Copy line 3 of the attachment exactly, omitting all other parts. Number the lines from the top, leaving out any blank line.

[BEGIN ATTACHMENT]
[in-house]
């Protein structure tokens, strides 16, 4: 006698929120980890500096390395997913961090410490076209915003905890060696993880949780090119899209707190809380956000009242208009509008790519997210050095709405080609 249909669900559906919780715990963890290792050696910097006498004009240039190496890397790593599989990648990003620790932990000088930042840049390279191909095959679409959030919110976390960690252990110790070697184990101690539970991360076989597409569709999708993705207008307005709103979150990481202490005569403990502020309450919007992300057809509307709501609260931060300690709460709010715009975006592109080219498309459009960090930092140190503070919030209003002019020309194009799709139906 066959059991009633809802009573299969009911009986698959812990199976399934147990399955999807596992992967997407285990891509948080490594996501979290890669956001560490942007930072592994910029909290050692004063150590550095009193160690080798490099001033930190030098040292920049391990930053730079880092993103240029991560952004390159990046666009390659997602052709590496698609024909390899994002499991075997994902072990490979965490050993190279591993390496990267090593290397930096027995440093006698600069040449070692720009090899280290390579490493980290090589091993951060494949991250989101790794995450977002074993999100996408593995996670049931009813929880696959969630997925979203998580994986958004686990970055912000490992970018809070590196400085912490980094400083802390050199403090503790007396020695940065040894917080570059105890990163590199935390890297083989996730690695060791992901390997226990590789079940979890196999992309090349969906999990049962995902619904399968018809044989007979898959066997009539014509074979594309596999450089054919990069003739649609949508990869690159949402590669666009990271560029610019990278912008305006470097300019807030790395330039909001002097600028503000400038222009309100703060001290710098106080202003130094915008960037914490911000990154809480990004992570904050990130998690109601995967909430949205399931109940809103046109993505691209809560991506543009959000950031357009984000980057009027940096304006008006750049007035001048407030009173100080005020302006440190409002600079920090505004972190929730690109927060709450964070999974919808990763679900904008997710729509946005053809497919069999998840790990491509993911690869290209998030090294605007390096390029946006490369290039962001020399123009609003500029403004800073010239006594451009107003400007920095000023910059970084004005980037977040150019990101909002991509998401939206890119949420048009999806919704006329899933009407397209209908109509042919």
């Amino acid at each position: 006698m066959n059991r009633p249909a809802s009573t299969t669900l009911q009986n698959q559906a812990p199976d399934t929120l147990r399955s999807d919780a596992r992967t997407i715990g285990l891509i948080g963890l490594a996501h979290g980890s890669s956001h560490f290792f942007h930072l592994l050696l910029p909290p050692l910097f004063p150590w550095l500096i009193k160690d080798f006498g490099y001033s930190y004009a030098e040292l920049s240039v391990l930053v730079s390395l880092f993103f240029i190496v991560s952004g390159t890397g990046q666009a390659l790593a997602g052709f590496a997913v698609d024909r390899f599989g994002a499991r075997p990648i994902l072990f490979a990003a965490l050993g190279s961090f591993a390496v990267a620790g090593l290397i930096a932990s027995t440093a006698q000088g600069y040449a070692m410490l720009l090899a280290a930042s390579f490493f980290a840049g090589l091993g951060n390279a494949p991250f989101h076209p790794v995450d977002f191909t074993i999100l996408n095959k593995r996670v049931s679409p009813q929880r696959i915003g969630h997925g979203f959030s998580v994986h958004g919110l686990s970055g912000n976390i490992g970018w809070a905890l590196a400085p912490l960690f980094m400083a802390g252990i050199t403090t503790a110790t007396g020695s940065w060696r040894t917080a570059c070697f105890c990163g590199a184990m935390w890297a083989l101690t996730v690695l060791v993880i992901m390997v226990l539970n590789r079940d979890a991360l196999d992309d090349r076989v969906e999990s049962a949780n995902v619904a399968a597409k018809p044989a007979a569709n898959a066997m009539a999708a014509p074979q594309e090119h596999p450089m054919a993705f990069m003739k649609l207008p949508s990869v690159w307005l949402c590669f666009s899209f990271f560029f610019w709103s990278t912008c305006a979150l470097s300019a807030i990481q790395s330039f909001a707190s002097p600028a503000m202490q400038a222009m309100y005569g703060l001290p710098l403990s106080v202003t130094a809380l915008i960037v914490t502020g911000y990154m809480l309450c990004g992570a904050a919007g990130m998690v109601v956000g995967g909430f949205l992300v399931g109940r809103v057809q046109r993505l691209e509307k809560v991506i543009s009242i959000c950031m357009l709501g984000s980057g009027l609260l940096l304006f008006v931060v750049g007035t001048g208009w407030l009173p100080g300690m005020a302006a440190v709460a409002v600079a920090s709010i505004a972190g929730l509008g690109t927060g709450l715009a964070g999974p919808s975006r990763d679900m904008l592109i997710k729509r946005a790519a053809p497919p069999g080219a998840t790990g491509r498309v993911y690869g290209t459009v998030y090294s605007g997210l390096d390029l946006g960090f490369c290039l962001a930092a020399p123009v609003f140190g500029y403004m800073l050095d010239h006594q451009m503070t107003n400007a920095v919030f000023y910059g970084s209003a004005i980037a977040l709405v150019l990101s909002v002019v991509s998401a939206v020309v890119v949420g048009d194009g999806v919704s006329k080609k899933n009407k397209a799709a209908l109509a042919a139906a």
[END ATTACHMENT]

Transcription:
């Amino acid at each position: 006698m066959n059991r009633p249909a809802s009573t299969t669900l009911q009986n698959q559906a812990p199976d399934t929120l147990r399955s999807d919780a596992r992967t997407i715990g285990l891509i948080g963890l490594a996501h979290g980890s890669s956001h560490f290792f942007h930072l592994l050696l910029p909290p050692l910097f004063p150590w550095l500096i009193k160690d080798f006498g490099y001033s930190y004009a030098e040292l920049s240039v391990l930053v730079s390395l880092f993103f240029i190496v991560s952004g390159t890397g990046q666009a390659l790593a997602g052709f590496a997913v698609d024909r390899f599989g994002a499991r075997p990648i994902l072990f490979a990003a965490l050993g190279s961090f591993a390496v990267a620790g090593l290397i930096a932990s027995t440093a006698q000088g600069y040449a070692m410490l720009l090899a280290a930042s390579f490493f980290a840049g090589l091993g951060n390279a494949p991250f989101h076209p790794v995450d977002f191909t074993i999100l996408n095959k593995r996670v049931s679409p009813q929880r696959i915003g969630h997925g979203f959030s998580v994986h958004g919110l686990s970055g912000n976390i490992g970018w809070a905890l590196a400085p912490l960690f980094m400083a802390g252990i050199t403090t503790a110790t007396g020695s940065w060696r040894t917080a570059c070697f105890c990163g590199a184990m935390w890297a083989l101690t996730v690695l060791v993880i992901m390997v226990l539970n590789r079940d979890a991360l196999d992309d090349r076989v969906e999990s049962a949780n995902v619904a399968a597409k018809p044989a007979a569709n898959a066997m009539a999708a014509p074979q594309e090119h596999p450089m054919a993705f990069m003739k649609l207008p949508s990869v690159w307005l949402c590669f666009s899209f990271f560029f610019w709103s990278t912008c305006a979150l470097s300019a807030i990481q790395s330039f909001a707190s002097p600028a503000m202490q400038a222009m309100y005569g703060l001290p710098l403990s106080v202003t130094a809380l915008i960037v914490t502020g911000y990154m809480l309450c990004g992570a904050a919007g990130m998690v109601v956000g995967g909430f949205l992300v399931g109940r809103v057809q046109r993505l691209e509307k809560v991506i543009s009242i959000c950031m357009l709501g984000s980057g009027l609260l940096l304006f008006v931060v750049g007035t001048g208009w407030l009173p100080g300690m005020a302006a440190v709460a409002v600079a920090s709010i505004a972190g929730l509008g690109t927060g709450l715009a964070g999974p919808s975006r990763d679900m904008l592109i997710k729509r946005a790519a053809p497919p069999g080219a998840t790990g491509r498309v993911y690869g290209t459009v998030y090294s605007g997210l390096d390029l946006g960090f490369c290039l962001a930092a020399p123009v609003f140190g500029y403004m800073l050095d010239h006594q451009m503070t107003n400007a920095v919030f000023y910059g970084s209003a004005i980037a977040l709405v150019l990101s909002v002019v991509s998401a939206v020309v890119v949420g048009d194009g999806v919704s006329k080609k899933n009407k397209a799709a209908l109509a042919a139906a």